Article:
Reprinted from Empire Burlesque
(My latest column for the print version of CounterPunch.) O dark dark dark, they all go into the dark, the vacuous, vacuumous void of the imperial penumbra: the rock-ribbed dissidents, fiery oppositionists, staunch anti-imperialists, eminent afflicters of the unjustly comfortable; the lifelong exposers of ideological bullshittery, distinguished voices decrying repression and hate, chairmen of many activist committees, generous denouncers of profiteering, brave and battered souls who put their bodies upon the gears of the odious Machine again and again -- all go into the dark. They bow their heads and say to the Machine, at last: protect us.
This year has seen depressing recurrences of a syndrome first exhibited -- in typically brazen form -- by Christopher Hitchens in the first days after 9/11: stalwart figures of political dissent submitting reluctantly (or in Hitchens' case, gleefully) to the power of the militarist American state as the only force capable of mounting a last-ditch defense of humanist values against the imminent, overwhelming existential threat of Islam.
Some of these coat-turning figures are the usual "reformists" and careerists whose "dissent" was always epidermis-deep; their submission to the state rates nothing more than bemused scorn. But what of someone like Bill Blum, who has informed and inspired so many of us for decades with his uncompromising insights into the true nature of the odious Machine as it has chewed its way around the world, killing millions, spouting lies, fomenting extremism, repressing freedom at home and abroad? If Blum too could succumb to Hitchenitis, would such a blot not seem "like a second fall of man"?
And yet it has come to pass. The terrorist atrocity in Nice was apparently the last straw for Blum. After that horrific attack -- by a mentally troubled, wife-beating, doped-up wretch who, it seems, might have been preyed upon by Islamic extremists in the same way the FBI picks troubled souls to foment terror plots it can then "foil" (or not) -- Blum declared that it was time to drop "political correctness" and "support Western military and economic power to crush the unspeakable evil of ISIS."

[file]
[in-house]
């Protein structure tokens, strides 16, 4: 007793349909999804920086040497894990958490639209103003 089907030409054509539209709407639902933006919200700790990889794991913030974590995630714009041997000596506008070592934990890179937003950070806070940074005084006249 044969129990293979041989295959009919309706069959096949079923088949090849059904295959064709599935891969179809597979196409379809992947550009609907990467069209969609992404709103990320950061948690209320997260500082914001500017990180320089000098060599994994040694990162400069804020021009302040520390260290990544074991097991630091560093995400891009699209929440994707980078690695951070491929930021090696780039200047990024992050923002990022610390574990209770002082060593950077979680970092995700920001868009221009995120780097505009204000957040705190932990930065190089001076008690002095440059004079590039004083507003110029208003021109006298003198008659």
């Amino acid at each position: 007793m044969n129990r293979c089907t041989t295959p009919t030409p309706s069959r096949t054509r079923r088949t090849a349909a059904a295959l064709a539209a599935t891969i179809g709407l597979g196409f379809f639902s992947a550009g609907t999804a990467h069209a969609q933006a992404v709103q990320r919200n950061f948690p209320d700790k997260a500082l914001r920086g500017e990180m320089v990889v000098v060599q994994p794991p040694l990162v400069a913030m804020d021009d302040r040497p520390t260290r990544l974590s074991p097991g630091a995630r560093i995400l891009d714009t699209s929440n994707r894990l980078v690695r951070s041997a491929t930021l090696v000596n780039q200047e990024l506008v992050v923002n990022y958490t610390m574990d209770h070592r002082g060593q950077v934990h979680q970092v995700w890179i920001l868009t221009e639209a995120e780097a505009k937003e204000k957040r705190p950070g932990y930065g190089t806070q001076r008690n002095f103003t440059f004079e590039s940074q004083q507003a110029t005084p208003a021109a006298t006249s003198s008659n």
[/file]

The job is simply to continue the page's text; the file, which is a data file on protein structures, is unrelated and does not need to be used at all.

Well, I suppose if the wielders of "Western military and economic power" were not actively pursuing -- with copious amounts of energy, arms and money -- strategies which they know exacerbate the "radical Islamic terrorism" that Blum apparently believes everyone but he and Pam Geller are too scared to mention, there might be the sliver of an argument in this position. A specious argument, to be sure -- "the problems caused by violent Western intervention can be solved by more violent Western intervention" -- but an argument nonetheless.
But as Blum himself has detailed with devastating accuracy over the years, the United States and its allies have enabled such forces for decades. And it has been evident for years that their main objective in Syria is regime change, not the defeat of ISIS. It's also been evident -- as Blum has documented -- that they don't give a rat's ass about "radical Islamic terrorism" except as a means to advance their foreign and domestic agendas: supporting it here, opposing it there, ignoring the monstrous consequences and laughing all the way to the bank.
But Blum doesn't stop with supporting military action against ISIS. He wants a full-bore campaign of domestic repression launched against all Muslims within reach of those ever-benevolent Western powers. Blum says Muslim culture "must be severely curtailed. The West must oversee the classes in Islamic schools in France, the UK, the US, et al ... Even if it means sending spies into the classes, outfitted with recording devices. The teachers of these classes, if they have any connection at all to anything smacking of radical Islam ... should be fired."
(Maybe these new civilization-saving spies can pass along the names of suspect teachers to the White House for consideration on those "Terror Tuesdays" when the president decides who will be arbitrarily murdered that week by the protectors of humanist values.)
And even if, as in many cases, "the perpetrator of some horrible terrorist act was not even religious or never attended a mosque," it doesn't matter, says Blum. The mere fact that they might have been "raised in the atmosphere" of "Muslim culture or environment" is enough to justify subjecting every Muslim to repression, surveillance or even "purging." (This despite the fact that Muslims are, overwhelmingly, the chief victims of radical Islamic terrorism -- and of "Western military and economic power" as well.)
Blum says he knows all about Western atrocities -- Iraq, Vietnam, Hiroshima -- but ISIS is worse than all of this, presumably because of that irredeemable "Muslim culture or environment." So we must now support the Machine -- the "culture or environment" of American militarism -- that perpetrated those atrocities in order to destroy a group that would not exist without the interventions of "Western military and economic power." We must take it on trust that after decades of the brutal, inhuman, murderous operations documented by Blum, this Machine, this murderous system, will now save our "values" from destruction.
I'll continue to read (and re-read) Blum's work with respect and attention, as always. But it's sad to see him enter this shadowland, where the shade of Hitchens is sitting by the wraith of Whittaker Chambers and chuckling, "What took you so long, Bill?"